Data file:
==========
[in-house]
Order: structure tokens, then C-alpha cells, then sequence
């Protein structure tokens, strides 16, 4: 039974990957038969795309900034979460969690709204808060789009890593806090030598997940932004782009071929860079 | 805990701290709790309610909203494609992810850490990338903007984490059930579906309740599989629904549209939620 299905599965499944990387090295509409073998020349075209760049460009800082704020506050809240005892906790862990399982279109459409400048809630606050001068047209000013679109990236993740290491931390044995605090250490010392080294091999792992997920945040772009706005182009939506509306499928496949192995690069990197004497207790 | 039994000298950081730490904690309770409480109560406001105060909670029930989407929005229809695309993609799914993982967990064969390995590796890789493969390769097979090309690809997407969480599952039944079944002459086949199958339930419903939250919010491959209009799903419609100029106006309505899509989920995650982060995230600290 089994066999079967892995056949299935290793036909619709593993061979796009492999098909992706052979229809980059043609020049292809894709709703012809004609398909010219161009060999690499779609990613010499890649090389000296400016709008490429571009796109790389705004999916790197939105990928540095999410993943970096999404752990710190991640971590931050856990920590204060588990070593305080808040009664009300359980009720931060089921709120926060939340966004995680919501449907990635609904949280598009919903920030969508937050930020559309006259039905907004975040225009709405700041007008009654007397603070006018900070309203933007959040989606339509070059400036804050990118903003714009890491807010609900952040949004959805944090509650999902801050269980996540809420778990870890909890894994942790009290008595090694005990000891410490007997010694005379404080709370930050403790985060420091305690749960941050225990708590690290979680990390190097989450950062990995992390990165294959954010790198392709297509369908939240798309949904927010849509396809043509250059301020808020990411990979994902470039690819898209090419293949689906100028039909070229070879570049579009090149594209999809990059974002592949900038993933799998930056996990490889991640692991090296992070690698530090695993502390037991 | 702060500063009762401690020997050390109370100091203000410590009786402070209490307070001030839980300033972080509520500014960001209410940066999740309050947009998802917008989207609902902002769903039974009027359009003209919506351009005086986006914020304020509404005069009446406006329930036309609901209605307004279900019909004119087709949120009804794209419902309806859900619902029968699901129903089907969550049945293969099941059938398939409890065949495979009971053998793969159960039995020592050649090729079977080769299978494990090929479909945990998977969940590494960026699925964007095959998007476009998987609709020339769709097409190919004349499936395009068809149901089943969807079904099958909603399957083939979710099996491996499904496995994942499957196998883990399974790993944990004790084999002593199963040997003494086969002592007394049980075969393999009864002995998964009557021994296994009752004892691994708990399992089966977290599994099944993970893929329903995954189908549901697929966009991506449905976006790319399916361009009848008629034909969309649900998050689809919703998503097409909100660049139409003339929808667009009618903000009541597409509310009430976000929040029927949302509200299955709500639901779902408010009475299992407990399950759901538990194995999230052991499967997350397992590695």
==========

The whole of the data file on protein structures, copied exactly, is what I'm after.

[in-house]
Order: structure tokens, then C-alpha cells, then sequence
């Protein structure tokens, strides 16, 4: 039974990957038969795309900034979460969690709204808060789009890593806090030598997940932004782009071929860079 | 805990701290709790309610909203494609992810850490990338903007984490059930579906309740599989629904549209939620 299905599965499944990387090295509409073998020349075209760049460009800082704020506050809240005892906790862990399982279109459409400048809630606050001068047209000013679109990236993740290491931390044995605090250490010392080294091999792992997920945040772009706005182009939506509306499928496949192995690069990197004497207790 | 039994000298950081730490904690309770409480109560406001105060909670029930989407929005229809695309993609799914993982967990064969390995590796890789493969390769097979090309690809997407969480599952039944079944002459086949199958339930419903939250919010491959209009799903419609100029106006309505899509989920995650982060995230600290 089994066999079967892995056949299935290793036909619709593993061979796009492999098909992706052979229809980059043609020049292809894709709703012809004609398909010219161009060999690499779609990613010499890649090389000296400016709008490429571009796109790389705004999916790197939105990928540095999410993943970096999404752990710190991640971590931050856990920590204060588990070593305080808040009664009300359980009720931060089921709120926060939340966004995680919501449907990635609904949280598009919903920030969508937050930020559309006259039905907004975040225009709405700041007008009654007397603070006018900070309203933007959040989606339509070059400036804050990118903003714009890491807010609900952040949004959805944090509650999902801050269980996540809420778990870890909890894994942790009290008595090694005990000891410490007997010694005379404080709370930050403790985060420091305690749960941050225990708590690290979680990390190097989450950062990995992390990165294959954010790198392709297509369908939240798309949904927010849509396809043509250059301020808020990411990979994902470039690819898209090419293949689906100028039909070229070879570049579009090149594209999809990059974002592949900038993933799998930056996990490889991640692991090296992070690698530090695993502390037991 | 702060500063009762401690020997050390109370100091203000410590009786402070209490307070001030839980300033972080509520500014960001209410940066999740309050947009998802917008989207609902902002769903039974009027359009003209919506351009005086986006914020304020509404005069009446406006329930036309609901209605307004279900019909004119087709949120009804794209419902309806859900619902029968699901129903089907969550049945293969099941059938398939409890065949495979009971053998793969159960039995020592050649090729079977080769299978494990090929479909945990998977969940590494960026699925964007095959998007476009998987609709020339769709097409190919004349499936395009068809149901089943969807079904099958909603399957083939979710099996491996499904496995994942499957196998883990399974790993944990004790084999002593199963040997003494086969002592007394049980075969393999009864002995998964009557021994296994009752004892691994708990399992089966977290599994099944993970893929329903995954189908549901697929966009991506449905976006790319399916361009009848008629034909969309649900998050689809919703998503097409909100660049139409003339929808667009009618903000009541597409509310009430976000929040029927949302509200299955709500639901779902408010009475299992407990399950759901538990194995999230052991499967997350397992590695």